Solar Eclipse Day

Jaira Stanley , Online/Social Media Editor

         Happy Eclipse Day. A phrase that has been heard constantly throughout the halls of H-F this past monday. What makes this day so special? Why are so many students scared of it?

        According to Nasa, a solar eclipse is when the moon totally covers the sun and its atmosphere. It also states that we have had multiple eclipses in the year.

       Science Department Chair Matthew Gibson knows the reason why this eclipse is so special. Giving the student the opportunities if to see the eclipse if they want to during their lunch hour.

      “The last time we’ve had an eclipse in this area, it had been a number of years. It has been 99 years since one like this that has gone coast to coast.” Gibson said.

      The peak of totality for the eclipse to be seen is at exactly 1:18 p.m, and while many teachers are excited, students are more on the wary side.

    “I’m really scared that my eyes are going to burn, and I don’t want to be blind. I think it would be really cool, but I don’t have glasses to look at it,” sophomore Ella Bohlman said.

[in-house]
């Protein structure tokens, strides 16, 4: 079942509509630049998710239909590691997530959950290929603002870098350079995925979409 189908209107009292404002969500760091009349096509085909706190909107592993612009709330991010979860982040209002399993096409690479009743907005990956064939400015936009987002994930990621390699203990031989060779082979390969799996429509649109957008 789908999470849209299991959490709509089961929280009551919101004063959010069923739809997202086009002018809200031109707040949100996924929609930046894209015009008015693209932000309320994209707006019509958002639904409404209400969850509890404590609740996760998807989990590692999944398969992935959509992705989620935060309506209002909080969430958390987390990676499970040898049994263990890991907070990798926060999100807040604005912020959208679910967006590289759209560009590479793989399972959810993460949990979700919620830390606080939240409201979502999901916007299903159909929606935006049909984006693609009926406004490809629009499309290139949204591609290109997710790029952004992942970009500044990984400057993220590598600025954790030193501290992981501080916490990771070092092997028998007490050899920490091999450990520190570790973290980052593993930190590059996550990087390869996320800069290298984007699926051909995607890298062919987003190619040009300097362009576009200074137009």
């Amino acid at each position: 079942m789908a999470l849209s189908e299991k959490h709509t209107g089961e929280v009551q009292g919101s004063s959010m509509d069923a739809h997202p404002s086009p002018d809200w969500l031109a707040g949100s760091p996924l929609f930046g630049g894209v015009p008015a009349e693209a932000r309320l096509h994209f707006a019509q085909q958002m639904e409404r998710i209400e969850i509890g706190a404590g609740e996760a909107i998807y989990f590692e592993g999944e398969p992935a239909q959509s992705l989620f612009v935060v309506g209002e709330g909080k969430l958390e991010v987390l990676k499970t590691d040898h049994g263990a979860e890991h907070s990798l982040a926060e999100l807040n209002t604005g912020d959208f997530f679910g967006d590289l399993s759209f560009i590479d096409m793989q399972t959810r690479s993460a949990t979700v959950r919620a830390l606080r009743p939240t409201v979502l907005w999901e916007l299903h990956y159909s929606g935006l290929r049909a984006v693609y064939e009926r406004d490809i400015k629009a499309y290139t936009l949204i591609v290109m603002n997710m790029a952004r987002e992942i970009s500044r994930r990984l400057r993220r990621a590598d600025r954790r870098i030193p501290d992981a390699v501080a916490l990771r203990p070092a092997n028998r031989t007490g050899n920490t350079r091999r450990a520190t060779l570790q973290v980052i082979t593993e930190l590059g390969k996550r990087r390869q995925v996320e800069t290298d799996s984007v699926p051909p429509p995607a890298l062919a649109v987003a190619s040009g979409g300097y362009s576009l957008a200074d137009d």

Bohlman’s fear of becoming blind is completely valid. According to TIME looking at the sun during a solar eclipse can damage your retina, images your brain can view and in worst cases giving you permanent blindness.

     The frightening part about the damage it can do to your eyes is that you won’t know until three months after you have looked at it.

    “It’s weird walking the path and working about going blind. That’s something over never experienced before. Just chuck it up to a new one at H-F,” junior Barbara Burns said.

      While students are fearing becoming blind, teachers are taking this rare opportunity to teach their students. According to Anderson, another solar eclipse won’t happen for 30 years.

      Physics teacher Brian McCarthy is took class to the football field taking the solar helium of the earth and its temperature and seeing how the eclipse affects the temperature pattern.